If you would like to order a copy of the one of the albums (in CD or Vinyl), download them or just listen to snippets of selected tracks (track previews are usually on the download page) then click on the SHAUN DAVEY – Voices From The Merry Cemetery link to be taken to our associated partner Amazon’s website. Buying through Amazon on folking.com helps us to recover a small part of our running costs, so please order anything you need as every little purchase helps us.

ORDER – [CD]

STEAM RADIO – The Twilight Shift (Own Label SRAD 01)

Some years ago I had the pleasure of performing alongside multi-instrumentalist Martin Matthews (ex-Champion Sting Band) on a tour in France along with the Clann Na Gael Irish Dancers. The only reason I mention this is that Martin must have been strongly influenced by the indigenous music that now plays a significant part in the make-up of the folk-rock band Steam Radio. Along with collaborators Andy McLaughlin, Dan Hands, Tony Martin, David Pratt and Steve Farrow the French/Breton influence is obvious utilising many Dance Plinn style melodies. This carries over to the use of McLaughlin’s use of English pipes and Hands fiddle driving things along at a cracking pace. On the song front Tony Martin’s expressive North-East lilt (much like that of Tom Gilfellon) is just what is required to propel the bonhomie of the band and on his own composition of unrequited love “Martha” and Dougie MacLean’s “Pabay Mor” where a more-or-less Country influence is employed break up the instrumental sets in an appealing ‘let’s just enjoy ourselves’ kind of way. It’s also nice to hear “Jim Jones At Botany Bay” (to give it its full title) a song that will always remind me of The Bushwackers Band from Australia. This infectious blend in return rubs off onto the listener who I’m sure will wind up with a smile on their face and I expect to see everybody linking their pinkies together and dancing continuously for three or four hours. http://www.steamradio.net/ PETE FYFE

STEVIE PALMER – Heartprint Shadow (Greentrax Recordings CDTRAX 347)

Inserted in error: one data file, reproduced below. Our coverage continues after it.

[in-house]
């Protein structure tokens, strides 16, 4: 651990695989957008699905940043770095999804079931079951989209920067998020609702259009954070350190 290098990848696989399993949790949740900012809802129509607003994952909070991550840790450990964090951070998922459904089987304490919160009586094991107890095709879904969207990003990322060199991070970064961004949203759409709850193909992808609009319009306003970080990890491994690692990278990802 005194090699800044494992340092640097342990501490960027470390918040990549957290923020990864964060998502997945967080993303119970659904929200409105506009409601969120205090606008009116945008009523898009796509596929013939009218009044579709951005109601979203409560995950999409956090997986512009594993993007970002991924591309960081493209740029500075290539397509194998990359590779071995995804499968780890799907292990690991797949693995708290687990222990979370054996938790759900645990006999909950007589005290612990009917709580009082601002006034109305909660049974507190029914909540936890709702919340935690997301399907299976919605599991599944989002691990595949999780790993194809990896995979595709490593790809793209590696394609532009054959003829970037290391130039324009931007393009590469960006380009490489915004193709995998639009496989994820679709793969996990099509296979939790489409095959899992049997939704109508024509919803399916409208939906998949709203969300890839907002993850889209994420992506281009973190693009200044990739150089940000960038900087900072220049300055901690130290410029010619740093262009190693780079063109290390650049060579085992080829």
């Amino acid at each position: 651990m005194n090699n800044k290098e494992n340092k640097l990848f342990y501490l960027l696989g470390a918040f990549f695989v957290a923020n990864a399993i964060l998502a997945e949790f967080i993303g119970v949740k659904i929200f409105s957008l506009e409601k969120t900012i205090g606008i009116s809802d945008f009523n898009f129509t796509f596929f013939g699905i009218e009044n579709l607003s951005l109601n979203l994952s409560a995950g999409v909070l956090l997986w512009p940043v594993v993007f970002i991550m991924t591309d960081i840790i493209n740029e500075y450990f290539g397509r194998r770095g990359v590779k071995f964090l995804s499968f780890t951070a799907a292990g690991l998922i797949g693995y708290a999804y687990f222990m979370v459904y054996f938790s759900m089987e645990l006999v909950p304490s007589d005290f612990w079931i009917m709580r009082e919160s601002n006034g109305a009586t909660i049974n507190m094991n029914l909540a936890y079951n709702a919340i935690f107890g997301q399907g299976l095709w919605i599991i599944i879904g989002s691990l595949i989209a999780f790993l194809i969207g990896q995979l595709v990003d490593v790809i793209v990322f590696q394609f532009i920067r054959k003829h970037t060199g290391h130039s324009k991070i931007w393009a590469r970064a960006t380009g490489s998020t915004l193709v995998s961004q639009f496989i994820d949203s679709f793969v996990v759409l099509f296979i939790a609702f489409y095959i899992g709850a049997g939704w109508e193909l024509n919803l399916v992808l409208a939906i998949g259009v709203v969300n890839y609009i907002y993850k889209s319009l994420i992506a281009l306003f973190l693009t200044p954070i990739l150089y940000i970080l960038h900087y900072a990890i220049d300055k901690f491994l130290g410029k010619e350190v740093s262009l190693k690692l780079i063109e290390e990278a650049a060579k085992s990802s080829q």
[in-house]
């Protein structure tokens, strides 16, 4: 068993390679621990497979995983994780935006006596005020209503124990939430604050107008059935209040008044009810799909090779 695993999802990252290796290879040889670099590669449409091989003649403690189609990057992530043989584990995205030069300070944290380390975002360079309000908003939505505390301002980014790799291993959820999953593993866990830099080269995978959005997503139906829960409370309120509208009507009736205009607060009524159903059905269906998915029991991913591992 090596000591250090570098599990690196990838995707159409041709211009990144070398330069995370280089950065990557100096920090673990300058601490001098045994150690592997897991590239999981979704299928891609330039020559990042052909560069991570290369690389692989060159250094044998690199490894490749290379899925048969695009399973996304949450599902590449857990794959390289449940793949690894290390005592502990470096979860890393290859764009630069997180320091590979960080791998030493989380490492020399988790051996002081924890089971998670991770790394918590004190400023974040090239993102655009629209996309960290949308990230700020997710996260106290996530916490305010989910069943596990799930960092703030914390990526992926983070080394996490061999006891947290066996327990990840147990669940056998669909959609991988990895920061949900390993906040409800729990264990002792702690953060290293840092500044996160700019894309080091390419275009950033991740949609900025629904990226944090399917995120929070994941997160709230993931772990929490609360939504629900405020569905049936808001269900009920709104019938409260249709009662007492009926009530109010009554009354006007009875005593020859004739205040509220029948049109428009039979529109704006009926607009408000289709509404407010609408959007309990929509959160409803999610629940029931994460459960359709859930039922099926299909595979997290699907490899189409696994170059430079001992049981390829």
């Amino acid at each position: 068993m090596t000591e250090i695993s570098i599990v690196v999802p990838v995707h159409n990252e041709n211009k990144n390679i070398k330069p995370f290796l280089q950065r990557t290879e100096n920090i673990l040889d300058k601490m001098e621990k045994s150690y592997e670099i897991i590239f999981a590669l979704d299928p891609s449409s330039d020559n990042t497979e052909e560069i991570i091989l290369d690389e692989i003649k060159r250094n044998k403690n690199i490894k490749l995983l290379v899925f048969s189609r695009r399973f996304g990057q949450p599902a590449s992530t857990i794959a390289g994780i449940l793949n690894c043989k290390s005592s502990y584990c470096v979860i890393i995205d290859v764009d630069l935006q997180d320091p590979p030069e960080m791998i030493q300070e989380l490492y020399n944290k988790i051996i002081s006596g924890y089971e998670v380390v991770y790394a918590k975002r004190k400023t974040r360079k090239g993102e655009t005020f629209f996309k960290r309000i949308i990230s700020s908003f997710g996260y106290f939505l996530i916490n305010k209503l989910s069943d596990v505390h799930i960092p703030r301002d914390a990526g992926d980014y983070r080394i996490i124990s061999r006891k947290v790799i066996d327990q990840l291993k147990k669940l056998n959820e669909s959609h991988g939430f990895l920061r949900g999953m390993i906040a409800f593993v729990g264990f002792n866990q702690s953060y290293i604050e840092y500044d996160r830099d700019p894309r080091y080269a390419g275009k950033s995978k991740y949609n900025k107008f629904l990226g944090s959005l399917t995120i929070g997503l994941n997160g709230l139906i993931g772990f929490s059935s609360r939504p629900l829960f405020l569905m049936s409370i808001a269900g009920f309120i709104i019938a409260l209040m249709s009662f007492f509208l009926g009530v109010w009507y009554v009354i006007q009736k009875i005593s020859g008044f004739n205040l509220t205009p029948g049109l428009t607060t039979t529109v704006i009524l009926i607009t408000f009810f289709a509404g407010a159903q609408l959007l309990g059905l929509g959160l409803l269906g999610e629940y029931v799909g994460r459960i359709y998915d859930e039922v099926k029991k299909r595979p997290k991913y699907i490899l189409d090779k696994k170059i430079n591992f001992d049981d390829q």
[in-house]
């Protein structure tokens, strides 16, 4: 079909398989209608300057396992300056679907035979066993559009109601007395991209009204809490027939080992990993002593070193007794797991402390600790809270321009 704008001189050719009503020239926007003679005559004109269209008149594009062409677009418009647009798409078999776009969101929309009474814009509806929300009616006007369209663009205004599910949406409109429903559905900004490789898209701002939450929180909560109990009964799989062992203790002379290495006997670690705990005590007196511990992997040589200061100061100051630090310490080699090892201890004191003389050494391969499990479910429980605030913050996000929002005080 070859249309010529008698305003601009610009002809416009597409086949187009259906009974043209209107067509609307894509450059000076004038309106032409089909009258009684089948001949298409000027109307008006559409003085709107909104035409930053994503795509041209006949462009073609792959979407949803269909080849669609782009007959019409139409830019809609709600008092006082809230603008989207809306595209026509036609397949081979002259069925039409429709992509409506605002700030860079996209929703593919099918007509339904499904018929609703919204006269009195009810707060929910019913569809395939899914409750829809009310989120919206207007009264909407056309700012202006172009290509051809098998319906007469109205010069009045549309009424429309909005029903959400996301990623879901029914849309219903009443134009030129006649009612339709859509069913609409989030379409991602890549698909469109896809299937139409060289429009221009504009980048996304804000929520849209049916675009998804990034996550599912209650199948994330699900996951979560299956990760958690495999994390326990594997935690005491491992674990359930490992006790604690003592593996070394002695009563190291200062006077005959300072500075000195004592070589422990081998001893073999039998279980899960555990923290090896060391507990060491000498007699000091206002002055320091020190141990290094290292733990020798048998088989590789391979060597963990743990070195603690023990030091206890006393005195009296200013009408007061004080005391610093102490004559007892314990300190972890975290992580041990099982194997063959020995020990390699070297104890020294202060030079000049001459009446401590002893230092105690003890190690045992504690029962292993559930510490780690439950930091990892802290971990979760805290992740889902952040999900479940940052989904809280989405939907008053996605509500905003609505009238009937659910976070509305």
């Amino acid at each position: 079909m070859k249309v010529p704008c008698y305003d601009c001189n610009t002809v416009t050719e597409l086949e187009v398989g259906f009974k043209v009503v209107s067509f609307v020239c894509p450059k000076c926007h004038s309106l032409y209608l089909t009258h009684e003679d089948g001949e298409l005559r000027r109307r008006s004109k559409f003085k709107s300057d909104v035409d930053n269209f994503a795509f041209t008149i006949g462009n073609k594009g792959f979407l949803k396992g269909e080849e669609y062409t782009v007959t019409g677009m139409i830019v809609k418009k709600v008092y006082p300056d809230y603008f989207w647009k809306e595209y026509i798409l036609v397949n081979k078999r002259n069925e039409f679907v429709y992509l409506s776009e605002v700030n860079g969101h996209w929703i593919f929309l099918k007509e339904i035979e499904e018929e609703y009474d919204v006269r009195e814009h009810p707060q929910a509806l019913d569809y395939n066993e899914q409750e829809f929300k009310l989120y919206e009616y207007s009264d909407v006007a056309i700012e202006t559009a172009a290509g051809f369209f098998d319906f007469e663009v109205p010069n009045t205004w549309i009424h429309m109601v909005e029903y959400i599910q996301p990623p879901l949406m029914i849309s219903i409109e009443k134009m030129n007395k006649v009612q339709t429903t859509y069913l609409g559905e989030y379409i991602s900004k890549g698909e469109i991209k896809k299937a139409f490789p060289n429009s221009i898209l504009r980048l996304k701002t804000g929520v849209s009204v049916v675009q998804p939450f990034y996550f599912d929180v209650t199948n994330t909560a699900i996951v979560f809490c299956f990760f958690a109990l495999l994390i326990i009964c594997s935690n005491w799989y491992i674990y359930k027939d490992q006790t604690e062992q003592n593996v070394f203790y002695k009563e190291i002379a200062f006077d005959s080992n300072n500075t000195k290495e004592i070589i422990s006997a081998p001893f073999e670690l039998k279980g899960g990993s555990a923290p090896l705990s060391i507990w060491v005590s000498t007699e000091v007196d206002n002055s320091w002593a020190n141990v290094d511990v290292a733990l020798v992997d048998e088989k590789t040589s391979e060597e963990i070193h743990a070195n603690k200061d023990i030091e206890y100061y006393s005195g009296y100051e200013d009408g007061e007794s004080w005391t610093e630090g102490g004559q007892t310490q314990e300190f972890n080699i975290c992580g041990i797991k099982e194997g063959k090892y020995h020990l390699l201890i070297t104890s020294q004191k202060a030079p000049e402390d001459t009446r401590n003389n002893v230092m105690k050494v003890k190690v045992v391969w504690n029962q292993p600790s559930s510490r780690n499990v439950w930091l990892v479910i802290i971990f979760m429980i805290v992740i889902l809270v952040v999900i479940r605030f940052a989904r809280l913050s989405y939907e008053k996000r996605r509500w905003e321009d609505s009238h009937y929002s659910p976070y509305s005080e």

I don’t know about you but I’m getting tired of watching ‘music’ award ceremonies where pristine trophies are thrust in the direction of the likes of Tinie Tempah or Patrick Chukwuemeka Okogwu as he’s known to his mates. Far better for them to be awarded to thought provoking singer-songwriter’s the calibre of Stevie Palmer who immediately brought to mind that of a Scottish sounding Christopher Cross with the opening track “Everybody Knows” featured on his debut album. Perhaps it’s the brooding piano intro provided by Kim Edgar and Steven Christies programmed strings coupled with Wendy Wetherby (cello), Allan Knox (bass) and Steven Polwart’s classical acoustic guitar but the cumulatuve effect is evocative and to be honest quite stunning. On another offering “Star Rising” Palmer has a cleverly constructed, cliché driven song that once again proves he’s no slouch in knowing what he requires instrumentally to convey his lyrics even utilising plucked ukulele alongside Mary MacMaster’s harp on an arrangement that is dignified without being over sentimental. On the track “Where The Bison Fell” with its subject matter possibly inspired by the Dee Brown book Bury My Heart At Wounded Knee (?) the tale of the spiritually impoverished Native American is heart-achingly told in a sparse arrangement that should be required listening for anyone who has a conscience and at this point congratulations should also be accorded to recording engineer Ian McCalman and Stuart Hamilton for excellent mixing and mastering. For such a thoughtful and insightful musician you’d never have guessed Stevie started out in the business as a drummer (no offence Phil Collins) but so long as he continues to let the creative juices flow from his pen I really think we are going to be hearing a lot more of this welcome addition to the ‘acoustic-folk’ community. http://www.steviepalmer.co.uk/ PETE FYFE